Daily Media Briefing 25th July 2012

Daily Media Briefing

 

Posted in: Daily Media Briefing, Environment, Human Rights, Supply Chain

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July 25, 2012

Human Rights

Long-awaited arms treaty may be a damp squib

An historic treaty to regulate the global arms trade may fail to halt the flow of arms to war lords and brutal regimes, campaigners warned yesterday. After three weeks of tense negotiations at the United Nations in New York, a draft of the much-vaunted Arms Trade Treaty was circulated yesterday. It is the first time since the 1920s that a serious attempt has been made to draw up an international treaty to regulate the global arms trade, and follows decades of lobbying by human rights groups. However, charities complained that the proposed text of the treaty was weak and contradictory and would fail to stop weapons “transfers” such as the military aid Russia has lately afforded to the Syrian regime. The draft treaty requires that states consider whether weapons exports might “contribute to peace and security”. Peter Herby, of the International Red Cross, referred to the clause as “the snake in the ointment”, as states exporting weapons to repressive regimes might equally claim to be helping to restore order. (The Times*)

Abbott enters Burma responsibly

As the EU temporarily lifts its trade sanctions against Burma, and the US signals that it is ready to do the same, foreign companies are lining up to do business there in a situation similar to Cambodia in the late 1990s. However, while Cambodia was marked by unrest, poor working conditions and international scrutiny as apparel makers entered in search of cheap labour, some companies are looking to enter Burma in a more responsible way. One is pharma company Abbott, which yesterday announced a $1 million partnership in the country with the U.S. Secretary of State’s International Fund for Women and Girls through its charitable foundation. “During our recent trip to Burma we met dozens of women who are leading local organisations, making significant contributions to address critical community needs,” said Katherine Pickus, vice president, the Abbott Fund. “The Abbott Fund aims to further strengthen the capabilities of these organisations to advance health, education and economic opportunities for women – at a transformational time that holds great promise for the country’s future.” (The Guardian, CSR Wire)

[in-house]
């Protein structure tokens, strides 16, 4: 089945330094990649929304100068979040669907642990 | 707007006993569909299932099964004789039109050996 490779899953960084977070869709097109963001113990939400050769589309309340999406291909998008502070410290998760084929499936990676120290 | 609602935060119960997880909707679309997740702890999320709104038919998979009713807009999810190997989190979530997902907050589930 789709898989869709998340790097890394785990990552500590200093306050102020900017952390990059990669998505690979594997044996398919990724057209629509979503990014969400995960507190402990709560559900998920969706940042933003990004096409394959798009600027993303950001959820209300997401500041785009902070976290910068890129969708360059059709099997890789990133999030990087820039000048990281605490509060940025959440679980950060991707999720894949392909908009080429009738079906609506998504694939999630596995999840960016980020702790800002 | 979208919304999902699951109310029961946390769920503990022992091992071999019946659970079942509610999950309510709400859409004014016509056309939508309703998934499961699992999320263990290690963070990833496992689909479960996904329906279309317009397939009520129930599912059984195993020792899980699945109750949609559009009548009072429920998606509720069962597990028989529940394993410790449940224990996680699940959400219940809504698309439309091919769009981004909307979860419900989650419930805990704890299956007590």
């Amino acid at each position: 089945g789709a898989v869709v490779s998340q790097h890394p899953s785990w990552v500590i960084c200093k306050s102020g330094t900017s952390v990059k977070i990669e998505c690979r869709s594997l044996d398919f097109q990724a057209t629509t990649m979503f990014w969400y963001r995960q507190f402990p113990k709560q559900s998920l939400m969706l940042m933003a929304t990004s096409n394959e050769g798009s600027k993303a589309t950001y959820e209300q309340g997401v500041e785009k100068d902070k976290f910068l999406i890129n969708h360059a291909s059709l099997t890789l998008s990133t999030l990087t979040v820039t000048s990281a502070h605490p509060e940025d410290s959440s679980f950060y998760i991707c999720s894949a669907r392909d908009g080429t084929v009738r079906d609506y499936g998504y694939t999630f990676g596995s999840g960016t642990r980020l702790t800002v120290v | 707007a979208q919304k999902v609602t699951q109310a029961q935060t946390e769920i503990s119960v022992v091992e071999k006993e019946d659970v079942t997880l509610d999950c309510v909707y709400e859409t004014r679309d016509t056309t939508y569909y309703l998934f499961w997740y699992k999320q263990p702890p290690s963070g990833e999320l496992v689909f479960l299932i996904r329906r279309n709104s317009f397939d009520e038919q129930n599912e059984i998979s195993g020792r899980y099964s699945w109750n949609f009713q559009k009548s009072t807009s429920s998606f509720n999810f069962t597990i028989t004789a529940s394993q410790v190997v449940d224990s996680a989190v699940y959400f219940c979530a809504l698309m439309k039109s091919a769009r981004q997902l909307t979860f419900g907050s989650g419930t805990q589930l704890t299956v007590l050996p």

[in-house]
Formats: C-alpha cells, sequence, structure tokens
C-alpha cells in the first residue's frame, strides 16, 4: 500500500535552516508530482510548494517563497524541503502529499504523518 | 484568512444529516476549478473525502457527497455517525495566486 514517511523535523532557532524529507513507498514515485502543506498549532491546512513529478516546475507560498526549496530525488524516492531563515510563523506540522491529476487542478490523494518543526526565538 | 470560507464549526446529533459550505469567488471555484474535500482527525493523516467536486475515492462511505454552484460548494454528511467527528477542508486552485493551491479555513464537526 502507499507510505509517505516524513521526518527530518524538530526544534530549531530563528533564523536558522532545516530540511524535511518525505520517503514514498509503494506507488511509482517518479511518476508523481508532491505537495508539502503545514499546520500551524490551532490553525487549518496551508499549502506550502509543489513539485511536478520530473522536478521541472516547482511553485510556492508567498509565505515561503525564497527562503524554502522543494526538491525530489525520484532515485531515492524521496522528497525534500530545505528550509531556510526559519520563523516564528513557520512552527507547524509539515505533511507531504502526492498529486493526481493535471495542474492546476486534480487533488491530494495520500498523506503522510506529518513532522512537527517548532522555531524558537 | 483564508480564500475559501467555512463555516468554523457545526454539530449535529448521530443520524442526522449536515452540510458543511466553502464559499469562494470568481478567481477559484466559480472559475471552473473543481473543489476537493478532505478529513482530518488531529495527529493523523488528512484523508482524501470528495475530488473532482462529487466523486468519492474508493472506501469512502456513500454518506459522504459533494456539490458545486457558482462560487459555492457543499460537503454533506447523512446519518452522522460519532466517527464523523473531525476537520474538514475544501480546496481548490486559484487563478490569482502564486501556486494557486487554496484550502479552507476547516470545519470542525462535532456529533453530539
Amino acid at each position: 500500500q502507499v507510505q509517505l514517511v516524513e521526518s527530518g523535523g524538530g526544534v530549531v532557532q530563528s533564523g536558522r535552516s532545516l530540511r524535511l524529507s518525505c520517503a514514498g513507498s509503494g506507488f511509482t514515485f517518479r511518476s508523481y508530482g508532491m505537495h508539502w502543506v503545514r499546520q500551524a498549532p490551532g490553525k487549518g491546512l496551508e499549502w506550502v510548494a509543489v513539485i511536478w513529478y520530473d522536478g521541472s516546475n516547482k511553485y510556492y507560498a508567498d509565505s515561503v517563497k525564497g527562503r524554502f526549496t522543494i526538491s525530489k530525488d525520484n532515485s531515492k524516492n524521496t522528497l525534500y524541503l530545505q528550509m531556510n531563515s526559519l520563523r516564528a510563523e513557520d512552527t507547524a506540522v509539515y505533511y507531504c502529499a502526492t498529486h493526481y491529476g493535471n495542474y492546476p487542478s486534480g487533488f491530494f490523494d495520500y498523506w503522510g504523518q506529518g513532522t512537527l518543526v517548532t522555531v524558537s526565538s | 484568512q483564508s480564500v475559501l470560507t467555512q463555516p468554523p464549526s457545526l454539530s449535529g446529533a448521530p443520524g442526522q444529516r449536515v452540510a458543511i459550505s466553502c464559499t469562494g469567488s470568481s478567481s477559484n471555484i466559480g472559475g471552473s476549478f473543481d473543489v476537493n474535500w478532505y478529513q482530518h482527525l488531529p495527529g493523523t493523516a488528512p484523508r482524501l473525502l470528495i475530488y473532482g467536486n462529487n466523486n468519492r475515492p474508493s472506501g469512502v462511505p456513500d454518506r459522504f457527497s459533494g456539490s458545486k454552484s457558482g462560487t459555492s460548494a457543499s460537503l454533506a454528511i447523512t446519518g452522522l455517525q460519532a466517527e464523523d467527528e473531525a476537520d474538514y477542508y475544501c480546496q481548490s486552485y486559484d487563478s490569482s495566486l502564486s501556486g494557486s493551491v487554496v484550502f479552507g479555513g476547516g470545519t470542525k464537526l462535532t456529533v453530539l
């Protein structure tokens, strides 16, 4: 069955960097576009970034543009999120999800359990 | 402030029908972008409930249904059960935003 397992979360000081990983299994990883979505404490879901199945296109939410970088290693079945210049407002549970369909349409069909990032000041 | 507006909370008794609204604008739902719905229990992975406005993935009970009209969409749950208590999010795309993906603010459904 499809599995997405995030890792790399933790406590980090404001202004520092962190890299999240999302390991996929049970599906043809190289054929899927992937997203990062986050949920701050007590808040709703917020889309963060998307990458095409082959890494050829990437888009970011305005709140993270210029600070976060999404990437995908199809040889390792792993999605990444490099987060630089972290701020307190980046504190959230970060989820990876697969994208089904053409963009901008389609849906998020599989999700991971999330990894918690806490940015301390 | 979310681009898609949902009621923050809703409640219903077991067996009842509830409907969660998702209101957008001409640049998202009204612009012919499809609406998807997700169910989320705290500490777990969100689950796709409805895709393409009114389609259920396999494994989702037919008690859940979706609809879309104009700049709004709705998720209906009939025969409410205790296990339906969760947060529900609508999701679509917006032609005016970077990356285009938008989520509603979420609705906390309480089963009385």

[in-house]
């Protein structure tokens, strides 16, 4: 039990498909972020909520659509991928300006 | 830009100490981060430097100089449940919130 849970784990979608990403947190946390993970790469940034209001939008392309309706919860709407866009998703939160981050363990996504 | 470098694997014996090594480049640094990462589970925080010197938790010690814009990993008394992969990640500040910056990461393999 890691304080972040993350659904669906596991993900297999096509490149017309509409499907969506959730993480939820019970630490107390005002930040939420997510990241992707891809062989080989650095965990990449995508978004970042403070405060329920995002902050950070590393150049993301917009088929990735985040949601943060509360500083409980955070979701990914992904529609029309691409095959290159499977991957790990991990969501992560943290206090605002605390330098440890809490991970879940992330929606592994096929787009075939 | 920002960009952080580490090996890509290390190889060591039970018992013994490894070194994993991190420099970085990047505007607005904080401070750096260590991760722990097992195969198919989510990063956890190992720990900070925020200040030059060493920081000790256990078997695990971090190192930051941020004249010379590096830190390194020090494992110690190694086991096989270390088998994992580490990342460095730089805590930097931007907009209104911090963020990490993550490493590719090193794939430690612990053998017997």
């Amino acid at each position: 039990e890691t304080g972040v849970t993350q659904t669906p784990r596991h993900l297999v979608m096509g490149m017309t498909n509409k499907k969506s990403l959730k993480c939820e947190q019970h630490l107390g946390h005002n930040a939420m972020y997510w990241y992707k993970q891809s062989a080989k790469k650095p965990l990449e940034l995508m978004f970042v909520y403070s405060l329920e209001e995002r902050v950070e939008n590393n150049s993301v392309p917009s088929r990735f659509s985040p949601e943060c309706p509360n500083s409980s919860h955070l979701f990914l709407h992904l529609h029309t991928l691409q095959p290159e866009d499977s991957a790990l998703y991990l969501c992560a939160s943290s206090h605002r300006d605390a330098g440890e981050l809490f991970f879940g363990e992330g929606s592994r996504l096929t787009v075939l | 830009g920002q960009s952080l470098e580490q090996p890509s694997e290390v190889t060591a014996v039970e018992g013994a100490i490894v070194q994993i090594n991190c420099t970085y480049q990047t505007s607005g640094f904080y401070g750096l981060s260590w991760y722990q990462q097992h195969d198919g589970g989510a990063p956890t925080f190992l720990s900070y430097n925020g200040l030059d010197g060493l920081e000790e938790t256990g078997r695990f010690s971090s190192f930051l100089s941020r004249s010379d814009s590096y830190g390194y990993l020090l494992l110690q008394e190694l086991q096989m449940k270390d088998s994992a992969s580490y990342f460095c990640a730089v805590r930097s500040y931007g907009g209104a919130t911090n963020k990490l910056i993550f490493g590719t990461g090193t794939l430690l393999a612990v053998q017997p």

Supply Chain

Maps spark concern over corporate water grab

As competition for clean water grows, some of the world’s biggest companies have joined forces to create unprecedented maps of the precious resource. Data released by the Aqueduct Alliance, which was launched last year by U.S.-based think-tank the World Resources Institute (WRI) in cooperation with GE, Goldman Sachs, Dow, Bloomberg and Talisman Energy, gives companies and investors unprecedented detail of water availability in some of the world’s largest river basins. The maps, which are powered by previously proprietary Coca-Cola data, are now publicly available for free. The promoters say the data should help companies use water more responsibly while helping them to manage their exposure to risk, but critics fear that it could be used to cash in on an increasingly scarce natural resource. “The risk is that the concerns of local people are left behind in the rush to secure access to water and reduce risk for companies,” said Lori Pottinger, Africa campaigner at International Rivers, an organisation that works to protect rivers. (Reuters)

Environment

UK government thrashes out energy deal

Wind investors will escape deep cuts to subsidies but the coalition will not commit itself to tough new targets for decarbonising British electricity generation under a compromise deal thrashed out between the Treasury and the energy secretary Ed Davey. Davey will claim victory for seeing off a Treasury threat to cut onshore wind subsidies by further than planned, but environmentalists are likely to be furious that ministers have been unable to find an agreement over whether to legislate to make most electricity generation carbon-free by 2030. One government official said: “The official line is that there is no agreement … but the status quo is that there are no targets for 2030 and that will remain the case.” The government will also make a firm commitment to the continued use of gas in energy production in the UK for decades to come. “We want gas investors to feel loved,” said one government aide. (Financial Times*)

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